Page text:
8. Joshua Tree

    Joshua Tree National Park is located in southeast California. The area was made a national monument in 1936 and a national park in 1994. Outdoor enthusiasts can go hiking, mountain biking and rock climbing. (Gabriel Bouys / AFP - Getty Images) Back to slideshow navigation
  9. Great Smoky Mountains

    Straddling the Tennessee-North Carolina border, Great Smoky Mountains National Park encompasses more than 800 square miles in the southern Appalachian Mountains. Visitors can expect mild winters and hot, humid summers, though temperatures can differ drastically as the park's elevation ranges from 800 feet to more than 6,600 feet. (AP) Back to slideshow navigation
  10. Arches

    More than 2,000 natural sandstone arches, many of them recognizable worldwide, are preserved in Utah's Arches National Park. Temperatures can reach triple digits in the summer and can drop to below freezing in the winter. (AP) Back to slideshow navigation
  11. Grand Teton

    The Snake River flows through Grand Teton National Park, and the jagged Teton Range rises above the sage-covered valley floor. Daytime temperatures during summer months are frequently in the 70s and 80s, and afternoon thunderstorms are common. (Anthony P. Bolante / Reuters) Back to slideshow navigation
  12. Haleakala

    Visitors watch the sun rise at 10,000 feet in Haleakala National Park in Maui, Hawaii. If weather permits, visitors at the top of the mountain can see three other Hawaiian islands. (The Washington Post via Getty Images) Back to slideshow navigation
  13. Grand Canyon

    Grand Canyon National Park is perhaps the most recognizable national park. Nearly 5 million visitors view the mile-deep gorge every year, formed in part by erosion from the Colorado River. The North and South rims are separated by a 10-mile-wide canyon. (Gabriel Bouys / AFP - Getty Images) Back to slideshow navigation
  14. Yellowstone

    Yellowstone National Park, America's first national park, was established in 1872. The park spans parts of Wyoming, Montana and Idaho. Grizzly bears, wolves, bison and elk live in the park. It is well known for Old Faithful and other geothermal features. (Mark Ralston / AFP - Getty Images) Back to slideshow navigation
  15. Mount Rainier

    Glaciers. Rainforests. Hiking trails. Mount Rainier National Park, located in Washington state, offers incredible scenery and a diverse ecology. The park aims to be carbon neutral by 2016. (National Park Service) Back to slideshow navigation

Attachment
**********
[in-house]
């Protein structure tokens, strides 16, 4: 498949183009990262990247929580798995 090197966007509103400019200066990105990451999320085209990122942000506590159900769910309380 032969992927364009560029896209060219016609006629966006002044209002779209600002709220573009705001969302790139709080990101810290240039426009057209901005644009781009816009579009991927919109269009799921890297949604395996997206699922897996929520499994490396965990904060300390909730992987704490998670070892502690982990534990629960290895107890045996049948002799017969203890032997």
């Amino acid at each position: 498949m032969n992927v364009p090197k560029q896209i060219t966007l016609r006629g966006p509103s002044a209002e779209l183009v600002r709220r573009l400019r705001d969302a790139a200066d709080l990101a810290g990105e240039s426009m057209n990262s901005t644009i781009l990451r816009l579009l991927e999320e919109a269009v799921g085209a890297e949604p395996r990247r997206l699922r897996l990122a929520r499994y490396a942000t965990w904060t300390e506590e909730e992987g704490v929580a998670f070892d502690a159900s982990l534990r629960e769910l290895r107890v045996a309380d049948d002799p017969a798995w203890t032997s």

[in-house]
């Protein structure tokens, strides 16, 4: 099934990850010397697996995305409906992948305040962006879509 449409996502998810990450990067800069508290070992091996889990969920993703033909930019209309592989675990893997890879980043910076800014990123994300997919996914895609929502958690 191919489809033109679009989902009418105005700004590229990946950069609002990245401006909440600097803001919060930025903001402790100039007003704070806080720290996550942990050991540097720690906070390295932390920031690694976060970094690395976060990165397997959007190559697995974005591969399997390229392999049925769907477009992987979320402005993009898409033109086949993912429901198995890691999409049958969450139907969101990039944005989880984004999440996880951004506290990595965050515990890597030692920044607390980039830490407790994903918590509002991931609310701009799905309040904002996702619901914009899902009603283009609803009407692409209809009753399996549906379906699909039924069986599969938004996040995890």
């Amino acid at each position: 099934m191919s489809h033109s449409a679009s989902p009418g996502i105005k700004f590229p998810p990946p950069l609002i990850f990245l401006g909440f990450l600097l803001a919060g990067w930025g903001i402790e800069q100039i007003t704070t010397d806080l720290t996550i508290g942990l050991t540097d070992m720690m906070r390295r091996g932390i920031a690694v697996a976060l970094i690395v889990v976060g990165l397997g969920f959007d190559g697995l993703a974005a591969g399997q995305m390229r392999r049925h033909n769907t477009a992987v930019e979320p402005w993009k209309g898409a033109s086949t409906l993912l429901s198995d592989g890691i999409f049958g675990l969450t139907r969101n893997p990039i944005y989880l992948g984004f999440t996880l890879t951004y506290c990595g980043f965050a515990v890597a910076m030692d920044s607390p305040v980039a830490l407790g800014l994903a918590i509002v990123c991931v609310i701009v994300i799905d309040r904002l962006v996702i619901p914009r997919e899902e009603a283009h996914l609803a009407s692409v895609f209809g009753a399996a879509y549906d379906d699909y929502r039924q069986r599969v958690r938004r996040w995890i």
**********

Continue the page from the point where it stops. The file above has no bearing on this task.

16. Hawaii Volcanoes

    Two of the world's most active volcanoes can be found within Hawaii Volcanoes National Park. In 1980, the national park was designated an International Biosphere Reserve; in 1987, it was added as a World Heritage Site. (David Jordan / AP) Back to slideshow navigation
  17. Everglades

    Everglades National Park covers the nation's largest subtropical wilderness. It is also a World Heritage Site, an International Biosphere Reserve and a Wetland of International Importance. Visitors to the park can camp, boat, hike and find many other ways to enjoy the outdoors. (Joe Raedle / Getty Images) Back to slideshow navigation
  18. Glacier

    A view from atop the Grinnell Glacier Overlook trail in Glacier National Park. With more than 700 miles of trails the park is known for its glaciers, forests, alpine meadows and beautiful lakes. (Matt McKnight / Reuters) Back to slideshow navigation
  19. Bryce Canyon

    Located in southwestern Utah, Bryce Canyon National Park is known for its distinctive geological structures called "hoodoos." (Mark Ralston / AFP - Getty Images) Back to slideshow navigation
  20. Crater Lake

    The brilliant blue Crater Lake, located in southern Oregon, was formed when Mount Mazama, standing at 12,000 feet, collapsed 7,700 years ago after a massive eruption. Crater Lake is one of the world's deepest lakes at 1,943 feet. (David Gotisha / msnbc.com) Back to slideshow navigation
  21. Olympic

    Washington state's Olympic National Park offers visitors beaches on the Pacific Ocean, glacier-capped mountain peaks and everything in between. Keep the weather in mind when visiting, though, as roads and facilities can be affected by wind, rain and snow any time of year. (National Park Service) Back to slideshow navigation
  22. Sequoia and Kings Canyon

    A woman stands among a grove of a Giant Sequoia trees in Sequoia National Park in Central California. The trees, which are native to California's Sierra Nevada Mountains, are the world's largest by volume, reaching heights of 275 feet and a ground level girth of 109 feet. The oldest known Giant Sequoia based on its ring count is 3,500 years old. (Mark Ralston / AFP - Getty Images) Back to slideshow navigation
  23. Denali

    Alaska's Denali National Park spans 6 million acres and includes the 20,320-foot Mount McKinley, North America's tallest peak. Many park visitors try to catch a glimpse of the "big five" -- moose, caribou, Dall sheep, wolves and grizzly bear. (National Park Service) Back to slideshow navigation
  24. Kenai Fjords National Park

    The National Park Service considers the 8.2-mile round-trip on Harding Icefield Trail in Alaska's Kenai Fjords National Park to be strenuous, saying hikers gain about 1,000 feet of elevation with each mile. (National Park Service via AP) Back to slideshow navigation
  25. Death Valley

    California's Death Valley encompasses more than 3.3 million acres of desert wilderness. In 1849, a group of gold rush pioneers entered the Valley, thinking it was a shortcut to California. After barely surviving the trek across the area, they named the spot "Death Valley." In the 1880s, native peoples were pushed out by mining companies who sought the riches of gold, silver, and borax. (Gabriel Bouys / AFP - Getty Images) Back to slideshow navigation
  26. Wind Cave

    Bison graze in Wind Cave National Park in the southern Black Hills of South Dakota. Millions of bison were slaughtered by white hunters who pushed them to near-extinction by the late 1800s. Recovery programs have brought the bison numbers up to nearly 250,000. (David McNew / Getty Images) Back to slideshow navigation
  27. Canyonlands

    The Lower Basins Zone is outlined by the white rim edge as seen from the White Rim Trail in Canyonlands National Park, Utah. (Doug Pensinger / Getty Images) Back to slideshow navigation
  28. Shenandoah

    Fall colors blanket the Shenandoah National Park, drawing tourists to Skyline Drive to view the scenery. (Karen Bleier / AFP - Getty Images) Back to slideshow navigation
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  1. Gareth Mccormack / Lonely Planet Images
    Above: Slideshow (28) America's national parks
  2. Image:
    Stephen Saks / Lonely Planet Images
    Slideshow (18) America’s lesser-known national parks